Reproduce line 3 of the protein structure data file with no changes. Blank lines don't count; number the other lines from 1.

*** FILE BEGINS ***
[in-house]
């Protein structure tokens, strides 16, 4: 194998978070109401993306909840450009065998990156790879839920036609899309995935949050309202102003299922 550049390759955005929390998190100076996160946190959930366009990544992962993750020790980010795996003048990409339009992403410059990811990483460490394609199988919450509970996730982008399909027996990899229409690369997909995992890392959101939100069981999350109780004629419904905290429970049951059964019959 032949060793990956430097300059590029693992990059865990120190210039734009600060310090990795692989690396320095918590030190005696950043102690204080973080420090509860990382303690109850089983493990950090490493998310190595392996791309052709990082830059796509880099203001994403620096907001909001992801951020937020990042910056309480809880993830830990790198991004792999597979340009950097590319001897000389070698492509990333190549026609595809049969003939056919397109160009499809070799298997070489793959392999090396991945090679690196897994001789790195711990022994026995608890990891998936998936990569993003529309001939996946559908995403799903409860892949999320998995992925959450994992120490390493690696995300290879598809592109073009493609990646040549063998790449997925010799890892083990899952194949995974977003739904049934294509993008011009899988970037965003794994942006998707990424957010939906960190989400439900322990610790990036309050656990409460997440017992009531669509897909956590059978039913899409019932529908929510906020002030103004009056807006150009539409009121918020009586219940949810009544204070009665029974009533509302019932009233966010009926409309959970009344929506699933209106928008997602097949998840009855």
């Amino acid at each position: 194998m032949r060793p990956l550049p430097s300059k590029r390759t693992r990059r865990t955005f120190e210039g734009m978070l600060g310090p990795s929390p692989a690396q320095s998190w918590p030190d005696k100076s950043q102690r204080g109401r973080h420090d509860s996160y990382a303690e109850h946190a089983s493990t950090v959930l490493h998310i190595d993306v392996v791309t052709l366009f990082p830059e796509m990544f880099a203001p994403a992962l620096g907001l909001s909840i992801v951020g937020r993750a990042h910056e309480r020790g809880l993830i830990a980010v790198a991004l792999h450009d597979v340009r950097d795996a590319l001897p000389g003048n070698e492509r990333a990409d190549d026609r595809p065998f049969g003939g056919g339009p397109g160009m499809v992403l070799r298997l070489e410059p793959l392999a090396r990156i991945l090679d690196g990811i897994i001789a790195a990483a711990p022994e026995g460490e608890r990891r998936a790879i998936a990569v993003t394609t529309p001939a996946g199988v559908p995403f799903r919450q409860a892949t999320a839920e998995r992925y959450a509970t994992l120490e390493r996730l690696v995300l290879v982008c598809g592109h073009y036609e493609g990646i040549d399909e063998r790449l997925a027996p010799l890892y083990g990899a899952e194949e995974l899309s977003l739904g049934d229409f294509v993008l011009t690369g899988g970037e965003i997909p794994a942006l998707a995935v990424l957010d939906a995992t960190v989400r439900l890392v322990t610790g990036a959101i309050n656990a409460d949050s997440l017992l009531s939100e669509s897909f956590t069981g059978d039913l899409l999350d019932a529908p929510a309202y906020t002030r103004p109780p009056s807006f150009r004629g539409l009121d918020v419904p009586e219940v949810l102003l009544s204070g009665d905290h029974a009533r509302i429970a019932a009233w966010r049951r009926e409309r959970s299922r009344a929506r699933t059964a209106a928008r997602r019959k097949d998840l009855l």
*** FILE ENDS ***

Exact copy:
């Amino acid at each position: 194998m032949r060793p990956l550049p430097s300059k590029r390759t693992r990059r865990t955005f120190e210039g734009m978070l600060g310090p990795s929390p692989a690396q320095s998190w918590p030190d005696k100076s950043q102690r204080g109401r973080h420090d509860s996160y990382a303690e109850h946190a089983s493990t950090v959930l490493h998310i190595d993306v392996v791309t052709l366009f990082p830059e796509m990544f880099a203001p994403a992962l620096g907001l909001s909840i992801v951020g937020r993750a990042h910056e309480r020790g809880l993830i830990a980010v790198a991004l792999h450009d597979v340009r950097d795996a590319l001897p000389g003048n070698e492509r990333a990409d190549d026609r595809p065998f049969g003939g056919g339009p397109g160009m499809v992403l070799r298997l070489e410059p793959l392999a090396r990156i991945l090679d690196g990811i897994i001789a790195a990483a711990p022994e026995g460490e608890r990891r998936a790879i998936a990569v993003t394609t529309p001939a996946g199988v559908p995403f799903r919450q409860a892949t999320a839920e998995r992925y959450a509970t994992l120490e390493r996730l690696v995300l290879v982008c598809g592109h073009y036609e493609g990646i040549d399909e063998r790449l997925a027996p010799l890892y083990g990899a899952e194949e995974l899309s977003l739904g049934d229409f294509v993008l011009t690369g899988g970037e965003i997909p794994a942006l998707a995935v990424l957010d939906a995992t960190v989400r439900l890392v322990t610790g990036a959101i309050n656990a409460d949050s997440l017992l009531s939100e669509s897909f956590t069981g059978d039913l899409l999350d019932a529908p929510a309202y906020t002030r103004p109780p009056s807006f150009r004629g539409l009121d918020v419904p009586e219940v949810l102003l009544s204070g009665d905290h029974a009533r509302i429970a019932a009233w966010r049951r009926e409309r959970s299922r009344a929506r699933t059964a209106a928008r997602r019959k097949d998840l009855l």